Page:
Reality Blind - Vol. 1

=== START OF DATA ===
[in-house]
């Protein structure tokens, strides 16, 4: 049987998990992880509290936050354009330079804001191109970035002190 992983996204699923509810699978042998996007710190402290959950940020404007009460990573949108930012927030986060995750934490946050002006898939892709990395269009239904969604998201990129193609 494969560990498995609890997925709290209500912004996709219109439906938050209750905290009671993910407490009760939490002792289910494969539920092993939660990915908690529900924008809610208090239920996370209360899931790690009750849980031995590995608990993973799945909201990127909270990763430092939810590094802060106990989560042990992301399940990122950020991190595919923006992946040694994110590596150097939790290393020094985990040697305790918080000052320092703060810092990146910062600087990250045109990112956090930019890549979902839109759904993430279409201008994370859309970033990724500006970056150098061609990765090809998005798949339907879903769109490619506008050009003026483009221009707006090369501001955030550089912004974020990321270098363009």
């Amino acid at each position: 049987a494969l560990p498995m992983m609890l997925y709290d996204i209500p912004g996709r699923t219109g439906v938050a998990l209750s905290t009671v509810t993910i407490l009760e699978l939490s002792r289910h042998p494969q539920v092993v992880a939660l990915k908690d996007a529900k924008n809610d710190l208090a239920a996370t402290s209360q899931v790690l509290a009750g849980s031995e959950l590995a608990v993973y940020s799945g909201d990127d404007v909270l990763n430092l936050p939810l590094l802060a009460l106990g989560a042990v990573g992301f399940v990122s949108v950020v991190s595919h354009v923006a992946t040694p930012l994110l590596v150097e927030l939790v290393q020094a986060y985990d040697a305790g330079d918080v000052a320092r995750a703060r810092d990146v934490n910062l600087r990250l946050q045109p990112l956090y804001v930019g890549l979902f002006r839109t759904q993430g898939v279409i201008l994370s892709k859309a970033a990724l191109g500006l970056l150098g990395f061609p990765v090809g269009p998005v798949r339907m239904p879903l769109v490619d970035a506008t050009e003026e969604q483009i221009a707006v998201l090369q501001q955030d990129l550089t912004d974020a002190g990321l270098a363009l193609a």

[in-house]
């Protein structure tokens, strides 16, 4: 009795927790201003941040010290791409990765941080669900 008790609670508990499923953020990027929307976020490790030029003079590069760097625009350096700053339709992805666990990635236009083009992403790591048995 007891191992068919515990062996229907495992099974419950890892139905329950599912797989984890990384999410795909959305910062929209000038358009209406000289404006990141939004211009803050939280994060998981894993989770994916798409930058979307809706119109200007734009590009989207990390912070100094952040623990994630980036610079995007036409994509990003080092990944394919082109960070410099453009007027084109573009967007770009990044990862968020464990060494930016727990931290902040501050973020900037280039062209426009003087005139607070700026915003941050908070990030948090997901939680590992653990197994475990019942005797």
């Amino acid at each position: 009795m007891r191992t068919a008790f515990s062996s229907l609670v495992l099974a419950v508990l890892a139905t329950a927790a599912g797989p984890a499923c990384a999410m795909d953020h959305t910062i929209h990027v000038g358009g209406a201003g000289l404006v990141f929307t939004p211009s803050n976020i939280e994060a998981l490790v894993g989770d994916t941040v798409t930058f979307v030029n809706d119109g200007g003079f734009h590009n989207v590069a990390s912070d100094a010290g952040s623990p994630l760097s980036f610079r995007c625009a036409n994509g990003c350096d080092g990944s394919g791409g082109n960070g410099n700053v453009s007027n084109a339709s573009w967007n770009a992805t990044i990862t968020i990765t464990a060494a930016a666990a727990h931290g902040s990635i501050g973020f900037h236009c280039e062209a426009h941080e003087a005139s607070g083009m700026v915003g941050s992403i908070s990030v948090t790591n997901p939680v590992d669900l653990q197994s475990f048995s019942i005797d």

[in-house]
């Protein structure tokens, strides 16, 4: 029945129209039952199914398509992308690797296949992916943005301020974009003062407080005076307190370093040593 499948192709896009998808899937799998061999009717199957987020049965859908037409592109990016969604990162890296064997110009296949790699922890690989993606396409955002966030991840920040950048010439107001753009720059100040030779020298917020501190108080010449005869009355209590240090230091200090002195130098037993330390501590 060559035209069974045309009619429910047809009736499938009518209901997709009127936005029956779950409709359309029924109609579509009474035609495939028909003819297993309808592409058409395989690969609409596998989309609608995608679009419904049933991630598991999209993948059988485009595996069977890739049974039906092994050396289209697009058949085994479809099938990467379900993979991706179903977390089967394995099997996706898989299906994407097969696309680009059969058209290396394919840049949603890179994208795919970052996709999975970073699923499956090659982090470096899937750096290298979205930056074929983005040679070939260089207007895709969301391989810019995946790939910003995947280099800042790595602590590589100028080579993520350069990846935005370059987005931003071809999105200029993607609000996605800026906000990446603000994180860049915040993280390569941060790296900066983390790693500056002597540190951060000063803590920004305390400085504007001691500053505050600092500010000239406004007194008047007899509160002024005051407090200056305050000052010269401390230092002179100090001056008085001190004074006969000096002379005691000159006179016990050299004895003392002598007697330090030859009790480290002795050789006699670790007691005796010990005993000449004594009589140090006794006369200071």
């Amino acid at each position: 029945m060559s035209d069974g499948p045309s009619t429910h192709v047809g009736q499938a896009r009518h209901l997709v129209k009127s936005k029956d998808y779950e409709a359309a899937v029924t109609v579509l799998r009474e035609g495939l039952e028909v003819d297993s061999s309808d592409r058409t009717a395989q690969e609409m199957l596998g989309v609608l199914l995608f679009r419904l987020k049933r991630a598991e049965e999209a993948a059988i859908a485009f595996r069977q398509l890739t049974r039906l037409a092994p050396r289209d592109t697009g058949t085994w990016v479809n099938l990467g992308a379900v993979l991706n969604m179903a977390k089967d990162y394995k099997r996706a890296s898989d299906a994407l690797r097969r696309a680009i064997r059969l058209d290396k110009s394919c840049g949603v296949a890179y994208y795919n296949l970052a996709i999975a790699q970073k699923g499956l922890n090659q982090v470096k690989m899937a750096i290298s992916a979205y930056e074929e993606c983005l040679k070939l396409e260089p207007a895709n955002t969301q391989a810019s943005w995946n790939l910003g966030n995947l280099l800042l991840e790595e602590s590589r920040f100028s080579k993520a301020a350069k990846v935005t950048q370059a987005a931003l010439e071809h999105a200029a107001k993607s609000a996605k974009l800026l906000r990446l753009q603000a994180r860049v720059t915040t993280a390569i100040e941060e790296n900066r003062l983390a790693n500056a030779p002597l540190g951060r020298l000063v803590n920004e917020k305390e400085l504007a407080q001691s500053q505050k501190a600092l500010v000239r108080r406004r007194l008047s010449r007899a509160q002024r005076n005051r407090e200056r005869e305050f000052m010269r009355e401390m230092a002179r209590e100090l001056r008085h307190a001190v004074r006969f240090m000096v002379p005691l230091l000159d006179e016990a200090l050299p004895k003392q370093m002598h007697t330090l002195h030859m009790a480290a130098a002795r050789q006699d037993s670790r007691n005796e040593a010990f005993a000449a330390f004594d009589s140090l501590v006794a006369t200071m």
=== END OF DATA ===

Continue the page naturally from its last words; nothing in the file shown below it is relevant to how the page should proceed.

really crude oil at all by historical standards. To mask its decline, various folks in government and in the mining and financial industries have been expanding the definition of oil, by including all sorts of other flammable liquids. Since they all burn, they thought, doing so wouldn’t cause any problems. Thus, not only is the cost of finding and extracting crude oil going up, but a growing share of this expensive-to- produce “other liquids oil” is not even oil. It is liquid and can be burned as a fuel, but crude “oil” it most certainly is not. The new definition of “oil” now includes: ● Ethanol , which is made from corn, which in turn is largely made from fossil-carbon inputs utilized in industrial farming, ● Natural gas refinery liquids (NGPL) that condense out of natural gas during processing, ● Other biofuels , such as palm oil and biodiesel; and ● Various unconventional hydrocarbons such as “synthetic” oil from tar sands. All of the above provide far fewer benefits, at a higher cost, than the traditional “Texas tea”— the light sweet crude oil that powered the US, and quite a bit of the rest of the world, through most of the 20th century. Technically this different quality is referred to as the API specific gravity of the new oil: 42 for Bakken (ND shale oil) and 55 for Eagle Ford (TX shale oil). But the API specific gravity scale exaggerates the true energy content of the different sources, which is 3.5 and 10.7 percent respectively. 173 Fully a third of current oil production in the US is no longer oil but is these various other substances with less energy content. Liquids that condense from the output of gas wells, called natural gas plant liquids (NGPLs), account for about 3.5 million barrels per day (mmbpd). While NGPLs are counted as oil in the national accounting, they only have 60 percent of the energy content, by volume, of crude oil. 174 Doing the math means that the NGPLs are really only “replacing” two mmbpd of crude oil. One million barrels per day of ethanol manufactured from corn is also being counted as “oil production.” This so - called “oil” is the same stuff in whiskey, vodka, and beer: grain alcohol. From an energy standpoint, producing ethanol is an energy conversion , where we take soil, water, corn, diesel for the tractors and the combines, agricultural chemicals, electricity and natural gas for the conversion process, plus labor, and turn it all into ethanol at an ER/EI of barely over 1:1. Ethanol only has 68 percent


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